Announcing Stack Overflow Documentation

We started with Q&A. Technical documentation is next, and we need your help.

Whether you're a beginner or an experienced developer, you can contribute.

Sign up and start helping → Learn more about Documentation →

In Python 2, I can use the following code to resolve either a MacOS alias or a symbolic link:

from Carbon import File
File.FSResolveAliasFile(alias_fp, True)[0].as_pathname()

where alias_fp is the path to the file I'm curious about, stored as a string (source).

However, the documentation cheerfully tells me that the whole Carbon family of modules is deprecated. What should I be using instead?

EDIT: I believe the code below is a step in the right direction for the PyObjC approach. It doesn't resolve aliases, but it seems to detect them.

from AppKit import NSWorkspace
def is_alias (path):
    uti, err = NSWorkspace.sharedWorkspace().typeOfFile_error_(
        os.path.realpath(path), None)
    if err:
        raise Exception(unicode(err))
        return "com.apple.alias-file" == uti


Unfortunately I'm not able to get @Milliways's solution working (knowing nothing about Cocoa) and stuff I find elsewhere on the internet looks far more complicated (perhaps it's handling all kinds of edge cases?).

share|improve this question
up vote 1 down vote accepted

The PyObjC bridge lets you access NSURL's bookmark handling, which is the modern (backwards compatible) replacement for aliases:

import os.path
from Foundation import *

def target_of_alias(path):
    url = NSURL.fileURLWithPath_(path)
    bookmarkData, error = NSURL.bookmarkDataWithContentsOfURL_error_(url, None)
    if bookmarkData is None:
        return None
    opts = NSURLBookmarkResolutionWithoutUI | NSURLBookmarkResolutionWithoutMounting
    resolved, stale, error = NSURL.URLByResolvingBookmarkData_options_relativeToURL_bookmarkDataIsStale_error_(bookmarkData, opts, None, None, None)
    return resolved.path()

def resolve_links_and_aliases(path):
    while True:
        alias_target = target_of_alias(path)
        if alias_target:
            path = alias_target
        if os.path.islink(path):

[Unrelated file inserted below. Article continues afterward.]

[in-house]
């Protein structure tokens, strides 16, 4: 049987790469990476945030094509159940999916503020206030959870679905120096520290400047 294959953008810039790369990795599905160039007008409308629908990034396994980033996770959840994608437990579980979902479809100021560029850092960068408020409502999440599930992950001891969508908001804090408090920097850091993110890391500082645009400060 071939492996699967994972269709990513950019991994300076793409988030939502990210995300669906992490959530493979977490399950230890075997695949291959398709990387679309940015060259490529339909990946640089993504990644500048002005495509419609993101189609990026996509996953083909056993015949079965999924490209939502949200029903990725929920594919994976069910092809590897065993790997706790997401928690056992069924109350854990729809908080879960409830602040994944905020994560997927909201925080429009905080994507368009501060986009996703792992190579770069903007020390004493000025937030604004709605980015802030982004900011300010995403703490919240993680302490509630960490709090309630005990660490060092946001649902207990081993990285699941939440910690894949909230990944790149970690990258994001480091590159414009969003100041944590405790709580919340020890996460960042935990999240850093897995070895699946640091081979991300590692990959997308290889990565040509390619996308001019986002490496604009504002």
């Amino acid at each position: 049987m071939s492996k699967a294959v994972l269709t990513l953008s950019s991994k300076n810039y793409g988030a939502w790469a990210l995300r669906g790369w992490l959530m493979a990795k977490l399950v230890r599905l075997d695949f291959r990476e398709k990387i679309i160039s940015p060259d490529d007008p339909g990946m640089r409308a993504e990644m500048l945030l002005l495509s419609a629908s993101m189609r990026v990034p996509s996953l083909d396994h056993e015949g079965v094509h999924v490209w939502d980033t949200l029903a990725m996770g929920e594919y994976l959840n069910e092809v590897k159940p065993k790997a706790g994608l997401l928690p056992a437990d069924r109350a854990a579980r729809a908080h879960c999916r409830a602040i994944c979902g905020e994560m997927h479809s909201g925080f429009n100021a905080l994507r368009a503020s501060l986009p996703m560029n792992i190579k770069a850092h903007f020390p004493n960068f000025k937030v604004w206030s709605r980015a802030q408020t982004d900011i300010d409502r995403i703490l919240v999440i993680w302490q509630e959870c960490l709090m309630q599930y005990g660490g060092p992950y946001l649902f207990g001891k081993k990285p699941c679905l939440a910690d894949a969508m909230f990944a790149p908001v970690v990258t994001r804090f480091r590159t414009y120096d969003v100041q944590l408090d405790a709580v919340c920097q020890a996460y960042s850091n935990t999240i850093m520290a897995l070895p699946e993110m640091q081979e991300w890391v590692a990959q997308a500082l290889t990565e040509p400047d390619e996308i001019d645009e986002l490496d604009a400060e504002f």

path = os.path.realpath(path)
        return path
share|improve this answer
I added a wrapper function that resolves both aliases and symlinks. – MagerValp Jan 27 '15 at 6:58

The following Cocoa code will resolve alias.

NSURL *targetOfAlias(NSURL *url) {
    CFErrorRef *errorRef = NULL;
    CFDataRef bookmark = CFURLCreateBookmarkDataFromFile (NULL, (__bridge CFURLRef)url, errorRef);
    if (bookmark == nil) return nil;
    CFURLRef resolvedUrl = CFURLCreateByResolvingBookmarkData (NULL, bookmark, kCFBookmarkResolutionWithoutUIMask, NULL, NULL, NO, errorRef);
    return CFBridgingRelease(resolvedUrl);

I don't know how to invoke Cocoa framework from Python, but I am sure someone has done it

The following link shows code to resolve aslias or symlink http://stackoverflow.com/a/21151368/838253

share|improve this answer
@SevenBits I agree this did not solve the issue, but addressed other issues. Alias is resolvable using CoreFoundation not Carbon. It would be useful to someone who could code a Python wrapper. – Milliways Jan 23 '14 at 3:15
So hard to figure this out in any language - at least this helped me get it done in c++. Let me get rid of that downvote.. – AudioGL May 13 '14 at 6:38
The above solution is backed up by a Deprecated notice in Apple's Documentation on FSResolveAliasFile. – John Chacho Jul 21 at 5:44

The APIs those modules use are deprecated by Apple, it appears. You should use POSIX APIs instead.

share|improve this answer
Sorry--I marked this as accepted too soon. It seems to work for symbolic links but not aliases. Now that I think about it, I believe aliases are Mac-specific and so are not likely to be handled well by POSIX tools. – kuzzooroo Jan 20 '14 at 22:19
I don't believe there is a standard library method to do that. All of the OSX specific modules have been removed in Python 3 due to apple removing/depreciating the APIs that backed them. – Nyx Jan 20 '14 at 22:37
pythonhosted.org/pyobjc may be useful for the another answer. Again, not a standard library option, but if you make many Cocoa calls, this would be the way. – Nyx Jan 21 '14 at 8:48

Your Answer


By posting your answer, you agree to the privacy policy and terms of service.

Not the answer you're looking for? Browse other questions tagged or ask your own question.